Peer to peer combines the ability for everyone to volunteer his passionate contributions (equipotentiality, see, to do so in an environment that does not necessitate hierarchical fiats, and where the results can be equally shared by all. Such production, because it relies on the most creative non-coerced intrinsic motivation, leads to hyperproductivity, and a striving for absolute quality, which can not be matched by purely commercial players relying on closed intellectual property. Most of the time, because of the issue you correctly described above, i.e. the different logics applying to immaterial vs. material production, a hybrid and cooperative logic emerges combining the open design communities, a nonprofit (‘for-benefit’) managing the infrastructure of cooperation, and a ecology of businesses producing scarce added value for the market.

Michael Albert writes:
“Apparently to call a project peer to peer its outputs have to be universally available but I am not sure what that means. A group writing essays and displaying them at no cost to readers would seem to meet your condition. But what about a group producing food, say, or violins, or something else? On two counts it would seem to fail to meet your definition. First, the products wouldn’t be for everyone, clearly. Second, the inputs would be expensive, which implies permissions, acquisitions, etc.  Is this correct?”
Yes, this is correct. Typically, as in the Arduino circuit boards, or your hypothetical violin, the violin would be a market product, exchanged for money, but the design would be available to all, so any other company would also be free to produce it. One of the side effects of this is to destroy monopoly rent on artificial scarcity.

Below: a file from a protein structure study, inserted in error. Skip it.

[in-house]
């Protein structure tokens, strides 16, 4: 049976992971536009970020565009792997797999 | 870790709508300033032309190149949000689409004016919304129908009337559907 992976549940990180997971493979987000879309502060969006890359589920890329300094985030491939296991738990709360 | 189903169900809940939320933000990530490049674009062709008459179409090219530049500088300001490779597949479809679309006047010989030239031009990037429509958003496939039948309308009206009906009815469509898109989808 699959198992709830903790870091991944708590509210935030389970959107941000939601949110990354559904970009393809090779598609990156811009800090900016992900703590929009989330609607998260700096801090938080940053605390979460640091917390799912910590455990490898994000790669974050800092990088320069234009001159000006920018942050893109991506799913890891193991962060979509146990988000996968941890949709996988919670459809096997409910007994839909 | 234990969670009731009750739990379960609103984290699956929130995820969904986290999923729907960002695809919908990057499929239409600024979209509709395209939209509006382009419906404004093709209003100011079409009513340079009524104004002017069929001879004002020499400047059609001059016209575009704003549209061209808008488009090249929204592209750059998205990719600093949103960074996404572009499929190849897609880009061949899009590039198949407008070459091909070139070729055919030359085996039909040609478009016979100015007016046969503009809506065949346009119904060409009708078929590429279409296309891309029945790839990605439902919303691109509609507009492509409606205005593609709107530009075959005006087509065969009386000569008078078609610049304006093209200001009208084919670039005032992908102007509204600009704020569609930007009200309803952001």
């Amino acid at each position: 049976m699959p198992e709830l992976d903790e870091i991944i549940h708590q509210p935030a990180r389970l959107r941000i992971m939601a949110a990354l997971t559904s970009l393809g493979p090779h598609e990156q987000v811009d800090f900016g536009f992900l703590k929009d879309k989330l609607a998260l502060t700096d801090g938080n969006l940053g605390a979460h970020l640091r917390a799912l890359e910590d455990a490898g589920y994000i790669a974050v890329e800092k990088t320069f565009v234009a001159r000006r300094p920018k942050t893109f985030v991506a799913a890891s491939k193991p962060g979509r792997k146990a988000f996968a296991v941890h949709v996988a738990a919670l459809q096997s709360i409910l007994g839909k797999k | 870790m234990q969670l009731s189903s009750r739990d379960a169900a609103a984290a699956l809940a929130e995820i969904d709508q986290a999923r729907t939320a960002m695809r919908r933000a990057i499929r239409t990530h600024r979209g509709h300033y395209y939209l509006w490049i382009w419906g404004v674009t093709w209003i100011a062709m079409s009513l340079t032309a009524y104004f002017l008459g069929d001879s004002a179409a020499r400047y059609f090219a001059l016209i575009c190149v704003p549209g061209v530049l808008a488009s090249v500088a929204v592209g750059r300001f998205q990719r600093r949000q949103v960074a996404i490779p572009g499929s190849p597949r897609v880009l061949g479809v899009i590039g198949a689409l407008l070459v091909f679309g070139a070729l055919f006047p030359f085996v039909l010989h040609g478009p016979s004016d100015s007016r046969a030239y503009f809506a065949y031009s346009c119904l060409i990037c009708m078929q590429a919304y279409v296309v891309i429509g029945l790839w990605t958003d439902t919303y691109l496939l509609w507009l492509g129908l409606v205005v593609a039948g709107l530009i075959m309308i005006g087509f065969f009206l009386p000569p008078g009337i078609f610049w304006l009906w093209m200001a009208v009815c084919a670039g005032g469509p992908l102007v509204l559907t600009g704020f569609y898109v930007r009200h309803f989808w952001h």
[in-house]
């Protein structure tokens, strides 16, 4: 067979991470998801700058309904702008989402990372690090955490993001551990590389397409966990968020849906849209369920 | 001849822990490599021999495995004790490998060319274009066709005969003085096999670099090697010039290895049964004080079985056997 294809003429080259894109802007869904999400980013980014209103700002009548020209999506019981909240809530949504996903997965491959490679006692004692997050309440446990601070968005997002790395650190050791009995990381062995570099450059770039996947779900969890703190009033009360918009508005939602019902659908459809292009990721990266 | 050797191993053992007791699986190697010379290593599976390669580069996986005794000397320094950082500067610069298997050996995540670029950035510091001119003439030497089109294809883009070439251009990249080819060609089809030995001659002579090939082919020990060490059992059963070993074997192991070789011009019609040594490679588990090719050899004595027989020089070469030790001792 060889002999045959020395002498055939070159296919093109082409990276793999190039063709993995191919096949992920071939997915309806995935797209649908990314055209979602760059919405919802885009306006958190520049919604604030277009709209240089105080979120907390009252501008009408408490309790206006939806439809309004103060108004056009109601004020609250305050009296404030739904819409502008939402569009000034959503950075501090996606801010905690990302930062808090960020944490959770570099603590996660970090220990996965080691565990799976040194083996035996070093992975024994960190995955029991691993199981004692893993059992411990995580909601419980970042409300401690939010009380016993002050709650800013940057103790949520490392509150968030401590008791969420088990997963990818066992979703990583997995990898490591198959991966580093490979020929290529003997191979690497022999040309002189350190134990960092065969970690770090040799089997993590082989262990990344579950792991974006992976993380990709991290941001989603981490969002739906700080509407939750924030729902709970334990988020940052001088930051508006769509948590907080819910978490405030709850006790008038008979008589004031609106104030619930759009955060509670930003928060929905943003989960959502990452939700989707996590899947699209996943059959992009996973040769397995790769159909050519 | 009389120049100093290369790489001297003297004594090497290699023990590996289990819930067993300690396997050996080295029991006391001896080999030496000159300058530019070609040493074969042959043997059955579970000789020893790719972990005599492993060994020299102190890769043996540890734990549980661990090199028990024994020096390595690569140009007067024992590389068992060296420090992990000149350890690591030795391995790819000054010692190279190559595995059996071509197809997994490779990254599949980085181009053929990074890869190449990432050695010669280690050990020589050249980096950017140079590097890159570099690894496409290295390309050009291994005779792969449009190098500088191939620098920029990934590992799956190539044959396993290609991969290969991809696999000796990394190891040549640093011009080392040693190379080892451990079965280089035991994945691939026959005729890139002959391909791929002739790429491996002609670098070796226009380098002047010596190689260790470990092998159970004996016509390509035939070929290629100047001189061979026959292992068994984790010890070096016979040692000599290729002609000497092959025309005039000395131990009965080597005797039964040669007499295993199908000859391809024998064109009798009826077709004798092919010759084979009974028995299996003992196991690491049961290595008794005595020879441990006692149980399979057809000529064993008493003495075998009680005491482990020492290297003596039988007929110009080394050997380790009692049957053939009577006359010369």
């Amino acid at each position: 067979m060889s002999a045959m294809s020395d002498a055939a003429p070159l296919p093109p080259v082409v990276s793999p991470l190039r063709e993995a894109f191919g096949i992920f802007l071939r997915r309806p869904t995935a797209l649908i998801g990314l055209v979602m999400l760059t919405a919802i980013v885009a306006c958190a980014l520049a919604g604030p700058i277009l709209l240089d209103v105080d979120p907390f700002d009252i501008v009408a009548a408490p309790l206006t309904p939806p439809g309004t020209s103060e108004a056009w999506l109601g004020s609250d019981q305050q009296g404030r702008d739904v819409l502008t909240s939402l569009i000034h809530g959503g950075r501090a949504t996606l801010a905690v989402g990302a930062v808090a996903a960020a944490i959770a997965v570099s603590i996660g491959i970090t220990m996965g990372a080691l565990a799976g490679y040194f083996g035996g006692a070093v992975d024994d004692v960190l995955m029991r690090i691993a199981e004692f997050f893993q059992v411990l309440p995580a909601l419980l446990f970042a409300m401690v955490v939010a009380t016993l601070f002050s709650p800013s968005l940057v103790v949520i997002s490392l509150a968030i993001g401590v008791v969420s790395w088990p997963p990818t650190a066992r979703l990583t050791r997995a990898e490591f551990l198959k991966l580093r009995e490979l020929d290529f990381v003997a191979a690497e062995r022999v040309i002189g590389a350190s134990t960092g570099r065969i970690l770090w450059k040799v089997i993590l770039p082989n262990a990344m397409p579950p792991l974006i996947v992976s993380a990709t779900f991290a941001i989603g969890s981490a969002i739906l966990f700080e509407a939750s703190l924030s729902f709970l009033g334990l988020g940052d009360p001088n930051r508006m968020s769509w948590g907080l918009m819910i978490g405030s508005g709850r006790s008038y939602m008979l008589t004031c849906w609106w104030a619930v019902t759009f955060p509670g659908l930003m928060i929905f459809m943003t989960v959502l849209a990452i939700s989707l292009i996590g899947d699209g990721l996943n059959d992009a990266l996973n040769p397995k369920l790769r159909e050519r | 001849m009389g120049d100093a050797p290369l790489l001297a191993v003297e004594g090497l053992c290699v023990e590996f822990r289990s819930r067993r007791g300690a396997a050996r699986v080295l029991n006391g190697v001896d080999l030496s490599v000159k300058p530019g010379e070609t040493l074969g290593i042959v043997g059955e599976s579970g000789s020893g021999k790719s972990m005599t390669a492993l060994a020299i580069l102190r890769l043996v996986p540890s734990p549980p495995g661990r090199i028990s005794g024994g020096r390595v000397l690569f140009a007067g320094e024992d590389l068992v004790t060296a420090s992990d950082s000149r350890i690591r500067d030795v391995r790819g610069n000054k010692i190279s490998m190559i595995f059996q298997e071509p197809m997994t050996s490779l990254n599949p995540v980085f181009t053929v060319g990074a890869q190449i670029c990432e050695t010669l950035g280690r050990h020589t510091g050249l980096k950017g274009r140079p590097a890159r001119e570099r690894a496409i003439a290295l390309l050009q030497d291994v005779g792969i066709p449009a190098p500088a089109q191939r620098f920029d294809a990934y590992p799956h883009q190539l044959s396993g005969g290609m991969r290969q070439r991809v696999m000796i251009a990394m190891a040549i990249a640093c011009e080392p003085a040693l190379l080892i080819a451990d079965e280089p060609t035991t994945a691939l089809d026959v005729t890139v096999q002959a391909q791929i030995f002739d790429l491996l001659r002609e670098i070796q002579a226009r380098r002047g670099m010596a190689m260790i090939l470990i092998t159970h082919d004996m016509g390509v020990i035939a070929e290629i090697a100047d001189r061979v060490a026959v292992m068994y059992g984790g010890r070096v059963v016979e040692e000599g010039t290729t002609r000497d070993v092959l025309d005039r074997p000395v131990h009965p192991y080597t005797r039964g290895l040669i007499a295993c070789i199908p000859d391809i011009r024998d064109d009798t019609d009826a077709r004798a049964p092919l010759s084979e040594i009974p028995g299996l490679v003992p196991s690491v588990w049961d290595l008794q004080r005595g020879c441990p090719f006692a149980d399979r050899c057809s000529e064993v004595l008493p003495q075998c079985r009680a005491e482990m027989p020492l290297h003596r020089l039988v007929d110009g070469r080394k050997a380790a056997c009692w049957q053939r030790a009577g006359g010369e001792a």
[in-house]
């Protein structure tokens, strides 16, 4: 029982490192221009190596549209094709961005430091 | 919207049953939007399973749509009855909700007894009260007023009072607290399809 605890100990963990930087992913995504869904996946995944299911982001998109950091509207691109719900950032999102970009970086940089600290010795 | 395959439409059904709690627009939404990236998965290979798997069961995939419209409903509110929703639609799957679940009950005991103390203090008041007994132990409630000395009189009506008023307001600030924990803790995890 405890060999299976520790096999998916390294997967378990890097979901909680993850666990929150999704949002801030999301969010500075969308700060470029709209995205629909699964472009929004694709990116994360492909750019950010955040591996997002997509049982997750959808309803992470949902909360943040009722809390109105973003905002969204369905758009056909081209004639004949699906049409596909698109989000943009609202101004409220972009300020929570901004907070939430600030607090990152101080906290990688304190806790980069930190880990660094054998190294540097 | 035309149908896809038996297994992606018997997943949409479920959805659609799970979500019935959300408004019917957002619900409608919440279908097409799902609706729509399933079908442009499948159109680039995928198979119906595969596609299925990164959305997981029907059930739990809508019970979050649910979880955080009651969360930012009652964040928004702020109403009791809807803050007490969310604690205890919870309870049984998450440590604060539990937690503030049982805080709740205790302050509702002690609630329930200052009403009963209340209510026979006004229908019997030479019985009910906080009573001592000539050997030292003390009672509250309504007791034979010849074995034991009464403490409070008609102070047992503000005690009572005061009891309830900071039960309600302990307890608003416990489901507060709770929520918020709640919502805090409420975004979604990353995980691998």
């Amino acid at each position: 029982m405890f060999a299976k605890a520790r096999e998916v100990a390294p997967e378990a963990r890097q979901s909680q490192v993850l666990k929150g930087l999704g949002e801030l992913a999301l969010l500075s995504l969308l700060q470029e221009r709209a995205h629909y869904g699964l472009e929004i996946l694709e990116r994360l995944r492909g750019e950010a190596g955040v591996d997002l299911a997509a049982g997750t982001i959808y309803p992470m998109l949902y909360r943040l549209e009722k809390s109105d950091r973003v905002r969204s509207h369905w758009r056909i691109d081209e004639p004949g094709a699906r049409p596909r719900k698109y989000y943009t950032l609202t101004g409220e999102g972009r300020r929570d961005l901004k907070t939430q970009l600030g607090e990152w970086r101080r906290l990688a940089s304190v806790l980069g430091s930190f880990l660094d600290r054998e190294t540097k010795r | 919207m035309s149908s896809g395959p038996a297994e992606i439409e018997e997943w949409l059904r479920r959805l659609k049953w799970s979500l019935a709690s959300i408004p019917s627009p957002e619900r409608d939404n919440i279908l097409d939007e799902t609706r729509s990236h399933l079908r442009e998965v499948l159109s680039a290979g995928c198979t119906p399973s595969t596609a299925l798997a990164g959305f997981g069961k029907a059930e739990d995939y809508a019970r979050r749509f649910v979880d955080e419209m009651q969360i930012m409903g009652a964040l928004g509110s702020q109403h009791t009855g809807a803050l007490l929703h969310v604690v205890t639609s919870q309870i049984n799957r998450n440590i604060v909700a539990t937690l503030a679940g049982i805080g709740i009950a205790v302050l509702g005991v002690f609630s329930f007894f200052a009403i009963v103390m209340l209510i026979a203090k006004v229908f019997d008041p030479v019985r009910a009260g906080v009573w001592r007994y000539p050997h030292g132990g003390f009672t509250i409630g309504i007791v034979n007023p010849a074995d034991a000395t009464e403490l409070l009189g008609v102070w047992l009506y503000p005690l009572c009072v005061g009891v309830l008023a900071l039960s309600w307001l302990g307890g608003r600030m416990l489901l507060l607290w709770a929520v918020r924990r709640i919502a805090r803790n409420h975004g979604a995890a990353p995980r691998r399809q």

Michael Albert writes:
“What precisely are the virtues of peer to peer that you like? More, can we preserve those virtues even when production involves serious costs and generates outputs that are not universal? If so, what would it require? If not, why not?”
As said above, peer production only works for immaterial production, but can be associated with physical production. Ideally, peer communities are strong enough to work with businesses that are closer in ethical values and practices. This is already happening in the existing hybrid practices. They can also create their own, such as for example coops, or parecon-inspired businesses.
For some of the values associated with p2p, see:
Michael Albert writes:
You say “peer to peer processes are emerging in literally every cranny of social life,” but unless I am missing something it seems to me they have been with us for centuries – unless you make the conditions very stringent. I understand that new  information technologies have opened a new domain to peer to peer – the production and distribution of information – but the technology is what seems new, not the peer to peer activity per se – voluntarism, self determination, etc. Am I wrong about that?”
No, you are correct. P2P, or in technical terms (see, communal shareholding, has always existed, but was limited in time and space to small groups. Only now can these small group dynamic scale to the global level through global coordination. Of the four human intersubjectivities and ways of creating value (the three others being Equality Matching = gift economy ; Authority Matching = Hierarchical Allocation; and Market Pricing = capitalism), it is the only form that has never really been dominant. With the affordances of the internet, peer to peer technologies, and other distributed infrastructures, what changes is that it can not only create very complex social artefacts, but can become a universal way of creating common value, and could even be the dominant logic of a new political economy/civilization.